Taking the Big Sky Under the SeaSource: Daily Inter Lake
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The commissioning committee for the nuclear attack submarine, the USS Montana is looking for ways to bring a Big Sky feel to the underwater vessel. Once complete, the USS Montana will be the first submarine to bear the state’s name and will join more than 10 other vessels in the Navy’s Virginia class.
Virginia class subs are among the most advanced in the Navy, with Tomahawk missile systems and increased capabilities for stealth and shallow-water navigation. Construction on the USS Montana began in May of 2015 and is scheduled to finish in 2020.
The USS Montana Committee’s role is to educate Montanans about their namesake vessel, support the sub’s crew, and raise funds for the commissioning ceremony, which celebrates the sub’s formal introduction to the rest of the fleet.
Committee members and interested parties convened July 13 at Glacier Bank in Kalispell to learn more about the submarine and others in its class from naval captain Gene Doyle, Chief of Staff of the U. S. Pacific Fleet.
Doyle, a graduate of Flathead High School, told the 20-some attendees that the Navy was in the process of increasing the size of its submarine force. Currently, they’re able to construct Virginia class subs at a rate of two per year.
“President Trump, regardless of what you think of him, has called for a larger Navy and I think we need it,“ Doyle said.” He called for about a 350-ship Navy.”
Doyle said other countries such as China and Russia were stepping up their maritime capabilities.
“Up until about 2016, if you saw a land attack cruise missile being launched from a submarine, it would have been automatically designated as the United States because we were the only ones that could do it. In 2016, the Russians launched several,” Doyle said. “It’s always a race between us and our adversaries out there — who can be more quiet? That’s one of the things that Virginia class is focused on.”
The USS Montana will carry a crew of approximately 140 and will spend 85 to 90 percent of each deployment submerged beneath the water.
“The Montana will go 30-plus years without ever being refueled, which is amazing,” Doyle said. “The only thing that limits me in the number of days I can go underwater is the amount of food I can carry.”
Doyle, whose served aboard four different vessels during his career, stressed the importance of a maintaining a mainland connection with the sailors on board and advised committee members to take every opportunity they could to connect with the crew, once they’re selected.
“I remember getting a box of huckleberry jam on deployment and the crew thought that was the greatest thing since sliced bread,” he said. “It’s good to know that people back there understand that sacrifice and appreciate it.”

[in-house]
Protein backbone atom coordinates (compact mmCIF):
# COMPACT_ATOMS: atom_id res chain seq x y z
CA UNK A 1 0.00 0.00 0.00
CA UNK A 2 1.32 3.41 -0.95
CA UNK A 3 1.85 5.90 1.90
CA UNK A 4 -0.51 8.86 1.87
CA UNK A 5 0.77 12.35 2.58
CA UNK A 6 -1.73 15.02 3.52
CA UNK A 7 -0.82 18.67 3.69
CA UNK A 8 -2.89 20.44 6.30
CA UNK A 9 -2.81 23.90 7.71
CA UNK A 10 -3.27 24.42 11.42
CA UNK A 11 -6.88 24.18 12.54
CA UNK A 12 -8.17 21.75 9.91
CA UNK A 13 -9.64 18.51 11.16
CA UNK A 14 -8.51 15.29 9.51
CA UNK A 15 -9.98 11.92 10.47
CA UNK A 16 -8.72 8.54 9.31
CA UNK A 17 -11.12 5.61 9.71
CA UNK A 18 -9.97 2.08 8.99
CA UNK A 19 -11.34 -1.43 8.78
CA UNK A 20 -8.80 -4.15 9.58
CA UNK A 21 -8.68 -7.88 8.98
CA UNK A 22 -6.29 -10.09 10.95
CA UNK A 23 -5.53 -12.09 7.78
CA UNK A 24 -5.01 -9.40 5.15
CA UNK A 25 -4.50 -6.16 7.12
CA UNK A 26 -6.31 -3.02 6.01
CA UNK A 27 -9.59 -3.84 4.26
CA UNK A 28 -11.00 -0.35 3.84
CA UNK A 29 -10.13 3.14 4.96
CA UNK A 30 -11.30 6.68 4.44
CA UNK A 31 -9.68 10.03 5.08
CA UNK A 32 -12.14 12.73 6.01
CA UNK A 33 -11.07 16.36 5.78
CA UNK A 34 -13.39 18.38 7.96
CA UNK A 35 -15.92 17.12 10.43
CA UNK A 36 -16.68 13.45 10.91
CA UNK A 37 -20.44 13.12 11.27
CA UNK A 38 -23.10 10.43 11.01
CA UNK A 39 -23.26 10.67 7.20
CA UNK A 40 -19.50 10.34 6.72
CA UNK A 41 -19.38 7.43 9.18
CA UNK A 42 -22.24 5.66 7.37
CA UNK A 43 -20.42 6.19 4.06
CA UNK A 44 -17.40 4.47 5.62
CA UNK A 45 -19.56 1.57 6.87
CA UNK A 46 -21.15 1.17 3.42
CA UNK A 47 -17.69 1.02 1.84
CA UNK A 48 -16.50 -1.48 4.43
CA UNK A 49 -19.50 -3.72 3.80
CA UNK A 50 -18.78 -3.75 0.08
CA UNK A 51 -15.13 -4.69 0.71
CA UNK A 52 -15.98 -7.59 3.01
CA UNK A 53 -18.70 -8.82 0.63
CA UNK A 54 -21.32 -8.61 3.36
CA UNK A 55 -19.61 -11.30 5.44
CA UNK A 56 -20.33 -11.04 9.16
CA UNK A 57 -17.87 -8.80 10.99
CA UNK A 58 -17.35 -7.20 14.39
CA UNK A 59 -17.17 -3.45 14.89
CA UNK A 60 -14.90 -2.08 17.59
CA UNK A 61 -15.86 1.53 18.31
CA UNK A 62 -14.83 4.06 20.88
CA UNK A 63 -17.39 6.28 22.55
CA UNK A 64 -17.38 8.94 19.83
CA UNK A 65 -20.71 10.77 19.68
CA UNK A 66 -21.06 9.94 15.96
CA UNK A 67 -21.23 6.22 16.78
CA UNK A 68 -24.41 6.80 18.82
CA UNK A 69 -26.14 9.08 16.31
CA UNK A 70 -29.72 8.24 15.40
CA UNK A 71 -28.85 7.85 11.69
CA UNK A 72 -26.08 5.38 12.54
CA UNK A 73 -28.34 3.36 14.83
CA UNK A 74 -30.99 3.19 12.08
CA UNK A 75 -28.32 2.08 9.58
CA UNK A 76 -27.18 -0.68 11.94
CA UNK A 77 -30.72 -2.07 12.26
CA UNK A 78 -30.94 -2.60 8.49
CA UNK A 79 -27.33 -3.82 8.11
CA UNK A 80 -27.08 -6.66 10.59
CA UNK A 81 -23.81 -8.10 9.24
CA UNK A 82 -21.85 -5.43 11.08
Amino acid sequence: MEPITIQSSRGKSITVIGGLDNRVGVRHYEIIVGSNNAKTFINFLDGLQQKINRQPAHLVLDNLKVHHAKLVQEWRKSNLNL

USS Montana Committee Chairman Bill Whitsitt told the committee he wants to bring a piece of Montana life to the submarine.
“Some states have done some pretty creative things with the interior of the sub,” Whitsitt said. “New Mexico actually has funded the decoration of the crew mess, or the crew dining area, as a Mexican cantina.”
Submarines don’t come with a lot of creature comforts — they have white floors and fluorescent lights, Whitsitt explained. Sailors can be deployed for six months at a time, so even the smallest reminders of home can go a long way in the depths of the ocean.
In the recently commissioned USS John Warner, Whitsitt said, the sponsoring committee installed incandescent lights in the crew dining area and purchased a large TV so the sailors could watch movies.
“Lots of things that are pretty simple, but we’re told mean a lot to the crew,” he added.
Each state can add its own unique flair to the stark interior. The USS Indiana, for example, had pro sports team logos embedded in their dining tables.
Whitsitt said he’s currently in talks with the Montana State Historical Society about developing a Montana history and culture display on board so foreign officers and dignitaries can learn about the vessels namesake state. The display might take the form of a giclée of a famous Charles Russell painting or a replica of an object aboard the first USS Montana — an armored cruiser that served from 1908 to 1930.
The early 1900s wasn’t the only time the name Montana was thrown around.
The government planned to build two different Montana battleships, but both were cancelled before they could be completed — the first in 1922 and the second in 1943.
“The first time, because the first world war ended and there was an agreement to limit the number of war ships. The second time, Montana was going to be the lead in a whole new class of battleships,” Whitsitt said.” That was in World War II, and we realized we were actually winning the war with aircraft carriers, so they cancelled the whole class of battleships. Twice Montana had false starts.”
It appears that the third time’s the charm for the Big Sky state.
Whitsitt estimated that USS Montana is currently between 15 and 20 percent complete.
To keep the Montanan spirit alive during the construction phase, the committee sent a Montanan flag to the ship builder, Newport News Shipbuilding in Virginia, to be flown over the construction site and a second banner to be displayed on the sub — both of which were previously flown over the state capitol.
“Montana has a special set of values — courage, freedom,” Whitsitt said. “What better way to demonstrate to our country our commitment to these things that make America and Montana great than by helping those that are going to defend (them)? … I’m getting misty just talking about it.”
To learn more about the sub or to get involved visit www.ussmontanacommittee.us.